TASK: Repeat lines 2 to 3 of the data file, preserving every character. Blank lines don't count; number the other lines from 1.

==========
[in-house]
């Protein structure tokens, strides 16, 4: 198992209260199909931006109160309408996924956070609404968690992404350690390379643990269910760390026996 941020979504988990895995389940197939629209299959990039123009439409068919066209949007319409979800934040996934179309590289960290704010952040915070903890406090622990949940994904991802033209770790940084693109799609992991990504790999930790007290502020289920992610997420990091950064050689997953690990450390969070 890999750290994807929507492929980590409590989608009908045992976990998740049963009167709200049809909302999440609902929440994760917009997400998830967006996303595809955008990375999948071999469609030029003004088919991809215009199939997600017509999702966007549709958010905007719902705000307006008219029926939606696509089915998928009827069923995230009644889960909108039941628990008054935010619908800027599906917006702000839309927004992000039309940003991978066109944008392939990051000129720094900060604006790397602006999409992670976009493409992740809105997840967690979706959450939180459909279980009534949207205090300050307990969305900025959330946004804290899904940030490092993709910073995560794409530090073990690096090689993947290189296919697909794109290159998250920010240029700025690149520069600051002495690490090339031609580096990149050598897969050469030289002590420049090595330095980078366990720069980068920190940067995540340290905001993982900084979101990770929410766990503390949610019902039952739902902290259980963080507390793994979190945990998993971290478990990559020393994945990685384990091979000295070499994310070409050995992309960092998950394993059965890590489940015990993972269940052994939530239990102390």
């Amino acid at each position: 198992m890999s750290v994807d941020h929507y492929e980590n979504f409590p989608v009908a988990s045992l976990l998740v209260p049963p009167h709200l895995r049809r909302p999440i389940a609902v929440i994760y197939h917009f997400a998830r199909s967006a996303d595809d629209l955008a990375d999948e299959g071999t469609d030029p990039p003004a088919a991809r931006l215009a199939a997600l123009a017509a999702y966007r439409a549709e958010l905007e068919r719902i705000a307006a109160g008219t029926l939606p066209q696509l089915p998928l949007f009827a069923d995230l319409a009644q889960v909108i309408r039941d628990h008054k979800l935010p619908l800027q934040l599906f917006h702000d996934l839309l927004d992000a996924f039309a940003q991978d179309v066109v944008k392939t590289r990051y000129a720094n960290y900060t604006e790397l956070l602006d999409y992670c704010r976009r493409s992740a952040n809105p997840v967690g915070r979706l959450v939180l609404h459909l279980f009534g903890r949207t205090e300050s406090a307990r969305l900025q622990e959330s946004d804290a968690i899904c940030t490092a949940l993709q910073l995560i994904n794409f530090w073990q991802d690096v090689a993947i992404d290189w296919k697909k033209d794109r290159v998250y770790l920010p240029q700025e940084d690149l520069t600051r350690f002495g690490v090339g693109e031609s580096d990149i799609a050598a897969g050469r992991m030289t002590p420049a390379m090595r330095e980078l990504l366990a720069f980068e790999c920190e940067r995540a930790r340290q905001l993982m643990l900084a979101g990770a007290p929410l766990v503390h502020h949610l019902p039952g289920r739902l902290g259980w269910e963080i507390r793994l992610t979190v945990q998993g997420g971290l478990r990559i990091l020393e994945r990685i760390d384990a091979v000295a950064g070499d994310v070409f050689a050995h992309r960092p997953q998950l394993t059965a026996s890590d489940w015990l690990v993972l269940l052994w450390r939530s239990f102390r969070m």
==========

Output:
């Protein structure tokens, strides 16, 4: 198992209260199909931006109160309408996924956070609404968690992404350690390379643990269910760390026996 941020979504988990895995389940197939629209299959990039123009439409068919066209949007319409979800934040996934179309590289960290704010952040915070903890406090622990949940994904991802033209770790940084693109799609992991990504790999930790007290502020289920992610997420990091950064050689997953690990450390969070 890999750290994807929507492929980590409590989608009908045992976990998740049963009167709200049809909302999440609902929440994760917009997400998830967006996303595809955008990375999948071999469609030029003004088919991809215009199939997600017509999702966007549709958010905007719902705000307006008219029926939606696509089915998928009827069923995230009644889960909108039941628990008054935010619908800027599906917006702000839309927004992000039309940003991978066109944008392939990051000129720094900060604006790397602006999409992670976009493409992740809105997840967690979706959450939180459909279980009534949207205090300050307990969305900025959330946004804290899904940030490092993709910073995560794409530090073990690096090689993947290189296919697909794109290159998250920010240029700025690149520069600051002495690490090339031609580096990149050598897969050469030289002590420049090595330095980078366990720069980068920190940067995540340290905001993982900084979101990770929410766990503390949610019902039952739902902290259980963080507390793994979190945990998993971290478990990559020393994945990685384990091979000295070499994310070409050995992309960092998950394993059965890590489940015990993972269940052994939530239990102390």
């Amino acid at each position: 198992m890999s750290v994807d941020h929507y492929e980590n979504f409590p989608v009908a988990s045992l976990l998740v209260p049963p009167h709200l895995r049809r909302p999440i389940a609902v929440i994760y197939h917009f997400a998830r199909s967006a996303d595809d629209l955008a990375d999948e299959g071999t469609d030029p990039p003004a088919a991809r931006l215009a199939a997600l123009a017509a999702y966007r439409a549709e958010l905007e068919r719902i705000a307006a109160g008219t029926l939606p066209q696509l089915p998928l949007f009827a069923d995230l319409a009644q889960v909108i309408r039941d628990h008054k979800l935010p619908l800027q934040l599906f917006h702000d996934l839309l927004d992000a996924f039309a940003q991978d179309v066109v944008k392939t590289r990051y000129a720094n960290y900060t604006e790397l956070l602006d999409y992670c704010r976009r493409s992740a952040n809105p997840v967690g915070r979706l959450v939180l609404h459909l279980f009534g903890r949207t205090e300050s406090a307990r969305l900025q622990e959330s946004d804290a968690i899904c940030t490092a949940l993709q910073l995560i994904n794409f530090w073990q991802d690096v090689a993947i992404d290189w296919k697909k033209d794109r290159v998250y770790l920010p240029q700025e940084d690149l520069t600051r350690f002495g690490v090339g693109e031609s580096d990149i799609a050598a897969g050469r992991m030289t002590p420049a390379m090595r330095e980078l990504l366990a720069f980068e790999c920190e940067r995540a930790r340290q905001l993982m643990l900084a979101g990770a007290p929410l766990v503390h502020h949610l019902p039952g289920r739902l902290g259980w269910e963080i507390r793994l992610t979190v945990q998993g997420g971290l478990r990559i990091l020393e994945r990685i760390d384990a091979v000295a950064g070499d994310v070409f050689a050995h992309r960092p997953q998950l394993t059965a026996s890590d489940w015990l690990v993972l269940l052994w450390r939530s239990f102390r969070m």